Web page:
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J Biol Chem. 2015 Nov 27;290(48):28594-5. doi: 10.1074/jbc.R115.696468. Epub 2015 Oct 9.

Thematic Minireview Series: Molecular Mechanisms of Synaptic Plasticity.

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From the Department of Molecular Physiology & Biophysics, The Vanderbilt Brain Institute, and The Vanderbilt Kennedy Center, Vanderbilt University School of Medicine, Nashville, Tennessee 37232


The human brain contains ~86 billion neurons, which are precisely organized in specific brain regions and nuclei. High fidelity synaptic communication between subsets of neurons in specific circuits is required for most human behaviors, and is often disrupted in neuropsychiatric disorders. The presynaptic axon terminals of one neuron release neurotransmitters that activate receptors on multiple postsynaptic neuron targets to induce electrical and chemical responses. Typically, postsynaptic neurons integrate signals from multiple presynaptic neurons at thousands of synaptic inputs to control downstream communication to the next neuron in the circuit. Importantly, the strength (or efficiency) of signal transmission at each synapse can be modulated on time scales ranging up to the lifetime of the organism. This "synaptic plasticity" leads to changes in overall neuronal circuit activity, resulting in behavioral modifications. This series of minireviews will focus on recent advances in our understanding of the molecular and cellular mechanisms that control synaptic plasticity.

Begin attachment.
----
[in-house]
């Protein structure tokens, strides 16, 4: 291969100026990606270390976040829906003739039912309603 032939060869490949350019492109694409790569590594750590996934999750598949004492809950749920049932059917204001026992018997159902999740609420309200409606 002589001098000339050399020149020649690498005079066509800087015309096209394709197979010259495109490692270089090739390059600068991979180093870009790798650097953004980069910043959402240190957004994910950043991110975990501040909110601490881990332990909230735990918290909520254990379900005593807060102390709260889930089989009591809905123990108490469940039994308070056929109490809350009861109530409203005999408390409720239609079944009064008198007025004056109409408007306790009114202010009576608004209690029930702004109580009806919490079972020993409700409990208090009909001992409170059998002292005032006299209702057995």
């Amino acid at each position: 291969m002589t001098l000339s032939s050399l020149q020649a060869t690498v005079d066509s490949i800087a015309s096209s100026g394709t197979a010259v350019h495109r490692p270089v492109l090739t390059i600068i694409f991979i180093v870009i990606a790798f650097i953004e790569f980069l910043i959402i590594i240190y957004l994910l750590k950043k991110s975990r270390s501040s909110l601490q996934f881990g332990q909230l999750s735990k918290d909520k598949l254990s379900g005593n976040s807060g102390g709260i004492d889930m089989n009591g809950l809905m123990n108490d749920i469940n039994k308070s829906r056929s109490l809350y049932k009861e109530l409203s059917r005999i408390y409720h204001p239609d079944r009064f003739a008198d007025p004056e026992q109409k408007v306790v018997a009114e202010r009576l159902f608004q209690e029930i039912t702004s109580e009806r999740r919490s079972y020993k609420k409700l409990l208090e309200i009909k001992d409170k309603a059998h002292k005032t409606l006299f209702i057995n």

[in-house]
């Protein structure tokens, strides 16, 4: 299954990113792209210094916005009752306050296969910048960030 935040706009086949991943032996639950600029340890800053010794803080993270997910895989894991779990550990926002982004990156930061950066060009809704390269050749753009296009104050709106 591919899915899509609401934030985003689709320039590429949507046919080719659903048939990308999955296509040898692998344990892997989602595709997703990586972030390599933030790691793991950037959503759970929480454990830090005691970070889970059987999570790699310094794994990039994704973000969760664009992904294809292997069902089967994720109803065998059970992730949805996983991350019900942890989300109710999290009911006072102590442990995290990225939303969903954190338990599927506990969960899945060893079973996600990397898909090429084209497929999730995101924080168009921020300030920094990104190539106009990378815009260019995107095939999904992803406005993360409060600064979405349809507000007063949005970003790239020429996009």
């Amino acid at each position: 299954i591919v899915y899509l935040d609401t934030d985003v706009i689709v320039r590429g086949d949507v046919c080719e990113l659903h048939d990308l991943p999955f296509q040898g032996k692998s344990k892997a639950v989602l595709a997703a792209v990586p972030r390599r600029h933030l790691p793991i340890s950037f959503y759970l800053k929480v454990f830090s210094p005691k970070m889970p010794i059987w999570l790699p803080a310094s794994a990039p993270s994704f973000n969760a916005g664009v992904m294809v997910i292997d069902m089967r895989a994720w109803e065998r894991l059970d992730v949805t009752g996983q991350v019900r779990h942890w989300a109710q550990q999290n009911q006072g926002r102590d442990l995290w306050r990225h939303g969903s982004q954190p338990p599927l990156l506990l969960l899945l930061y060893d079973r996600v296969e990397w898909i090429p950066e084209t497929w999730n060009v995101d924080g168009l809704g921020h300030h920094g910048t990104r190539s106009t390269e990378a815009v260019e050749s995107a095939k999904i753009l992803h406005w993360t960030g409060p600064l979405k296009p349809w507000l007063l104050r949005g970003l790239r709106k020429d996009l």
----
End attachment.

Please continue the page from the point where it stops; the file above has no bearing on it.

brain; glutamate receptor; neuron; signaling; synaptic plasticity

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